The faxes came through a few days later. Two separate forms- one stating my origins, one stating my family tree. (Koreans have a family register, where all babies are supposed to be listed within a short time of their birth.)

With those two forms (the consulate in America accepts faxes), I went back to the consulate. Armed with the forms, my old Korean passport, my current American passport, and my naturalization certifcate (and copies of each- I made five copies of each just in case, but I think three is sufficient), I first received some piece of paper that I need to apply for a visa. That's right, there's a pre-process before you can even APPLY for a visa. And it costs $2, which was annoying.

I took that form to the next window, where I actually applied for a visa. The consulate worker told me what parts I needed to fill out, I filled them out. She glued my picture to the application, stamped various things onto the piece of paper, took $45 from me, and then told me to come fetch my passport the next afternoon.

Finally, just before the consulate closed the next day, on my fifth trip, I had my passport with my visa inside.

Quite annoying. And the people that work at the consulate are not helpful. They answer direct questions, but there is no attitude of trying to help out and make the process go faster- I think they like when people just stand around and suffer while they're filling out their umpteenth form.

I do have an F-4 visa now, thank goodness. I really like that I don't have to do this again for two years.

However (and this also irritates me), I need to get an alien registration card once I'm in Korea. The government websites don't really have much information on what's needed to get the stupid card, and I can't start the application for the card here- I have to be in Korea.

I'm sure I'll whine about the alien registration card process once I go through it (or maybe I'll be pleasantly surprised? Please, please, please let me be pleasantly surprised!), but for now, my mother's been doing research to try and save me some grief once I get to Korea.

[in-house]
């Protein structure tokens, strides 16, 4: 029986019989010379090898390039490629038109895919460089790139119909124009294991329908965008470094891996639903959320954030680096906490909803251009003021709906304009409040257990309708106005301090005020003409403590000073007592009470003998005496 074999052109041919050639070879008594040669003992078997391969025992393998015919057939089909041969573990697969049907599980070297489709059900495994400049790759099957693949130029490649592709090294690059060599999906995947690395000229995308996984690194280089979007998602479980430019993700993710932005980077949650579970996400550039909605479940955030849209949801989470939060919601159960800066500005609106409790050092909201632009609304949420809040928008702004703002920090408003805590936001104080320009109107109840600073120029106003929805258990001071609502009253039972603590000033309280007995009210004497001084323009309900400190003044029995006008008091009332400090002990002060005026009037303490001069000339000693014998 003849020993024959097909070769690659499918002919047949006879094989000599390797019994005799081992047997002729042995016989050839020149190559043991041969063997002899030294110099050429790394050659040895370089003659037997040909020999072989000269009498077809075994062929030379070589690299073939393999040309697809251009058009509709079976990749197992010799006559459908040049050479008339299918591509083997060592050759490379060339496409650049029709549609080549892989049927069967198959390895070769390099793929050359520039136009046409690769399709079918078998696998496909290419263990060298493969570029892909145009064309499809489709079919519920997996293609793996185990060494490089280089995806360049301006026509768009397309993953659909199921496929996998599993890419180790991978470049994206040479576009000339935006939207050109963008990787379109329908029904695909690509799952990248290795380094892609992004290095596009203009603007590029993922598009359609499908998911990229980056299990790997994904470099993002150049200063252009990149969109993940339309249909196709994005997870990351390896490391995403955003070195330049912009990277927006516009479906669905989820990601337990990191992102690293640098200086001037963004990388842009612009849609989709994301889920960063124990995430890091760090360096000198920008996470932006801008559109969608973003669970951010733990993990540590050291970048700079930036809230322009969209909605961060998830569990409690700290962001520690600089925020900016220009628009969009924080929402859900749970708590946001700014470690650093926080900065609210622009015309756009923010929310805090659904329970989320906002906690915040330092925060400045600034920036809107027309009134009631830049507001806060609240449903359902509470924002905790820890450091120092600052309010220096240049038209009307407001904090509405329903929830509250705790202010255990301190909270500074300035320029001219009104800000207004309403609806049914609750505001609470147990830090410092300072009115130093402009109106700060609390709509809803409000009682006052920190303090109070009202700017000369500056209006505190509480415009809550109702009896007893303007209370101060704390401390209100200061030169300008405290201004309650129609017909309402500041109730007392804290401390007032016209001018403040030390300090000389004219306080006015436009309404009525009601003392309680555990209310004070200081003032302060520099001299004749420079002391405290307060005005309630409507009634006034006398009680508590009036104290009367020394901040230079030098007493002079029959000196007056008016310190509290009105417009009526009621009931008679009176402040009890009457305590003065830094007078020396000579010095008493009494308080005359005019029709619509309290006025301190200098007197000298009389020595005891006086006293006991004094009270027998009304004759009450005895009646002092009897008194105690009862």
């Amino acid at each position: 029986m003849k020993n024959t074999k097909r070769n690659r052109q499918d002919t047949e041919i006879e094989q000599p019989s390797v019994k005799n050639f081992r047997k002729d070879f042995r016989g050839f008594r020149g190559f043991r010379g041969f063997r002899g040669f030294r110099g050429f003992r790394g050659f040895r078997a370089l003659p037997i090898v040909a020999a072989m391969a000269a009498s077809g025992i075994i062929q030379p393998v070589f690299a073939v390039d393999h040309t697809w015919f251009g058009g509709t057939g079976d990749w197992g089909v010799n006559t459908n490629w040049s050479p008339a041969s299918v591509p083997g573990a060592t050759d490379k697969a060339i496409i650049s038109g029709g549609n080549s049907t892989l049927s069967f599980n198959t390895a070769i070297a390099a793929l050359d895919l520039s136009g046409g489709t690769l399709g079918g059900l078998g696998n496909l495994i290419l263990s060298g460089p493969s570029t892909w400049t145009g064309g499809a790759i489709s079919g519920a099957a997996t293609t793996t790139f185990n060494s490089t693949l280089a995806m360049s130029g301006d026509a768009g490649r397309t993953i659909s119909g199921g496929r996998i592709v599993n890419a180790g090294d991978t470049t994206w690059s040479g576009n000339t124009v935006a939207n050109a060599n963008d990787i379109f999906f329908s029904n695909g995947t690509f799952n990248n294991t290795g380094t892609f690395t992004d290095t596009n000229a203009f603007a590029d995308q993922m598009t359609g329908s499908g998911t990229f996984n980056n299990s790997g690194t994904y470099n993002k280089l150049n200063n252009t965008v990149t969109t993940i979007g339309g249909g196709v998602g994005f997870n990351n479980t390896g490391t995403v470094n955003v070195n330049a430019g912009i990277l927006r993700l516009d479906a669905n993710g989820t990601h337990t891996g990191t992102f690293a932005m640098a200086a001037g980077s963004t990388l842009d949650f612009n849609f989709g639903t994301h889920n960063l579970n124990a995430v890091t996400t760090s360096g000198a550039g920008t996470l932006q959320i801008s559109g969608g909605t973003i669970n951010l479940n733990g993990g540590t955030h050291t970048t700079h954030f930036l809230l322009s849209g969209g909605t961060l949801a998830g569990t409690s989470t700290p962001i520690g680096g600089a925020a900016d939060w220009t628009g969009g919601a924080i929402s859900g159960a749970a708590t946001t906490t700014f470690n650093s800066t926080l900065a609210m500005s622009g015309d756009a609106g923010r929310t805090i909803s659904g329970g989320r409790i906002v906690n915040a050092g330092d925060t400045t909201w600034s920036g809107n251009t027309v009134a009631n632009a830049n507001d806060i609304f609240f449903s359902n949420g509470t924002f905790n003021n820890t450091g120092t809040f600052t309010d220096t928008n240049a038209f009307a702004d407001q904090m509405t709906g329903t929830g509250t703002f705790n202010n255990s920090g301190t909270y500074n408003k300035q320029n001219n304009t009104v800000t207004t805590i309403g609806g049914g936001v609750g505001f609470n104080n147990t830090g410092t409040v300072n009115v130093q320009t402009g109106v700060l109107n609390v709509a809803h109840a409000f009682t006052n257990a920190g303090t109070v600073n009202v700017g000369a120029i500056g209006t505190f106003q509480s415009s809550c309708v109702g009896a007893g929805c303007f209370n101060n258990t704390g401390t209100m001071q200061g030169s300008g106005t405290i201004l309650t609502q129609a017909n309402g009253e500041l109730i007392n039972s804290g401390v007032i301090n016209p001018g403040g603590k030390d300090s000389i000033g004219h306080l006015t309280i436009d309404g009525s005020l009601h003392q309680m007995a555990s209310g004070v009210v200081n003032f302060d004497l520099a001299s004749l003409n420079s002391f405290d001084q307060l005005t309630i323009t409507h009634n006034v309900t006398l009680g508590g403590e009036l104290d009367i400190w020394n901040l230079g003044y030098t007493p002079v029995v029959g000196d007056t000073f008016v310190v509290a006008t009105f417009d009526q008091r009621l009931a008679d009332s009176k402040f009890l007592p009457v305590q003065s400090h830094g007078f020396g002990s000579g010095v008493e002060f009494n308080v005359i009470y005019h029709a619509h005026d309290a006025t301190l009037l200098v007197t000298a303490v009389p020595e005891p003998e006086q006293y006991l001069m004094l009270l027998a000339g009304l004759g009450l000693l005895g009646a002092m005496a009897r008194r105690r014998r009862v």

I fly out of LAX at 12:40 on Tuesday, which means that my sister is taking me to the airport on Monday night. I'll spend the Fourth of July with my family, run around trying to figure out if I packed everything I need, and then (hopefully) get on the plane, exhausted, and sleep.

I just hope it's not raining cats and dogs in Korea when I arrive. I lose a whole day en route, so I leave just past midnight on Tuesday and get there early in the morning on Wednesday. Then I have to figure out which limousine bus to take from the airport to get to my residence ... but that's another story that will have to be told post-experience.

It's a bit surreal to me that I'm actually moving to Korea for a few months. It's something I've thought about, but could never quite work out, so I think I'm still in a sort of daze about it. I also don't think that I've really quite grasped that I'm leaving the country in two days, because I still feel like I just got back to LA.

The bunnies are scampering about, the dryer (I will miss you, dryer, when I'm in the land of hanging out clothes to dry) is grumbling, the family is watching TV, and it seems like this is what my life should be. I'm going to try to enjoy and rest over the next couple days before my adventure begins. So far, so good!


william,  July 5, 2011 at 3:55 AM  

have a good flight! will you be in seoul for work?

jeanny July 5, 2011 at 7:38 PM  

Ilsan! Close enough to Seoul.

Arrove, unpacked necessities, showered, and am ready to go explore. Thank merciful heavens that the weather is nice today.

Though the concierge tells me that it will be raining tomorrow.... -_-